To these perennial questions, I offer some answers — not to close a conversation but to broaden one. I do not claim to know anything you don’t know, but if I can help you remember what you already do know, I am blessed.I worry about people who change religions. How do they know they aren’t leaving the true faith for a false one?I appreciate your concern, but I doubt that anyone can know for certain that her way is a true way, let alone the true way. If there were, faith would be irrelevant.According to the Pew Research Center, 50 percent of Americans have changed religions at least once in their lives. People are looking for a religion they find comforting and meaningful and for a religious community that is both welcoming of them and supportive of their values. In other words, the “truth” they seek mirrors the opinions they already hold. While I support the right to change religions, I wish we saw the role of religion as discomfiting rather than comforting. Religion should challenge us to break barriers and cultivate compassion and justice for all beings. Too often, religion erects barriers and restric …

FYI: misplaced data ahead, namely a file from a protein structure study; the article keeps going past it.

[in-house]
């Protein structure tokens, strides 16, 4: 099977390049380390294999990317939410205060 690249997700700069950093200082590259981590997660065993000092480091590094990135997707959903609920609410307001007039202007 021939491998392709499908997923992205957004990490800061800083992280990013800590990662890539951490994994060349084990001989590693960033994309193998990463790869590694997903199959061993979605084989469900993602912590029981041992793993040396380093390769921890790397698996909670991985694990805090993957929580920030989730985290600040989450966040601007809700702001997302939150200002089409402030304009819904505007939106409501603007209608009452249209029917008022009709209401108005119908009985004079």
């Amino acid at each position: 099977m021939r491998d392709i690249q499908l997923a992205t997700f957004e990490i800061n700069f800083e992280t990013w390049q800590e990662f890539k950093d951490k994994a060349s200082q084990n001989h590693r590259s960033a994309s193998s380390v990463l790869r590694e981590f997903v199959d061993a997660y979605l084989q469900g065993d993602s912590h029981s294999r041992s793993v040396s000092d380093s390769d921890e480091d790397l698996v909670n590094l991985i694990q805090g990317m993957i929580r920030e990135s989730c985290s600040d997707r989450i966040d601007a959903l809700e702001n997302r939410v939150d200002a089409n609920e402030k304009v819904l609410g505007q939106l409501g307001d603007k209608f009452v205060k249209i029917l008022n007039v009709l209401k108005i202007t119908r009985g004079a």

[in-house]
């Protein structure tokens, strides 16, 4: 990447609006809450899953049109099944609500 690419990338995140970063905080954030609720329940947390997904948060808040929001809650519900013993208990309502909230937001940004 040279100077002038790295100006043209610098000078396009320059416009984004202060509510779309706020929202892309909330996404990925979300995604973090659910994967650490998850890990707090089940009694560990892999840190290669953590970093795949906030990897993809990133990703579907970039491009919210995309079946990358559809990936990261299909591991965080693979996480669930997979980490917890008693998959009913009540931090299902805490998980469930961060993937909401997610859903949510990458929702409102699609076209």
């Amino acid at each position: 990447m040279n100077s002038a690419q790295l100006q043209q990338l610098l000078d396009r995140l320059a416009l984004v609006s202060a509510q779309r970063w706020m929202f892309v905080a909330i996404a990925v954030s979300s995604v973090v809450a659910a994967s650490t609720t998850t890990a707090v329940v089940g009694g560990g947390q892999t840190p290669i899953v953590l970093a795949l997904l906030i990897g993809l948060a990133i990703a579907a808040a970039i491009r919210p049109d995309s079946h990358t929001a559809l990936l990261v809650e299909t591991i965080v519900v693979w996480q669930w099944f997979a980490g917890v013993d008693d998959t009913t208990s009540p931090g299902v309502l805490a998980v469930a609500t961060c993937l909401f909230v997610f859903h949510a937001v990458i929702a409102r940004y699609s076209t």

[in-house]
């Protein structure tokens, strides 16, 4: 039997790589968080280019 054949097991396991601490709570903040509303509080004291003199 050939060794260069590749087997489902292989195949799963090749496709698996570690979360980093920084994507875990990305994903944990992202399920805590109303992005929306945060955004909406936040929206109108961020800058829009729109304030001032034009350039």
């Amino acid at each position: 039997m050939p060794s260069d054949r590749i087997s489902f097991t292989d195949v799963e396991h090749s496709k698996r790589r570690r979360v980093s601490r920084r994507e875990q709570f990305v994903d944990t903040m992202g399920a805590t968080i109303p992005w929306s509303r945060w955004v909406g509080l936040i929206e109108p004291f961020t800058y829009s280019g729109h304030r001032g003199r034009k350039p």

Rabbi Rami Shapiro is an award-winning author, essayist, poet, and teacher. His spiritual advice column, "Roadside Assistance for the Spiritual Traveler," addresses reader questions pertaining to religion, spirituality, faith, family, God, social issues, and more.
He has this to say about religion: "To me, religions are like languages: no language is true or false; all languages are of human origin; each language reflects and shapes the mindset of the civilization that speaks it; there are things you can say in one language that you cannot say or cannot say as well in another; and the more languages you know, the more nuanced your understanding of life. Judaism is my mother tongue, yet in matters of the spirit I strive to be multi-lingual. In the end, however, the deepest language of the soul is silence."
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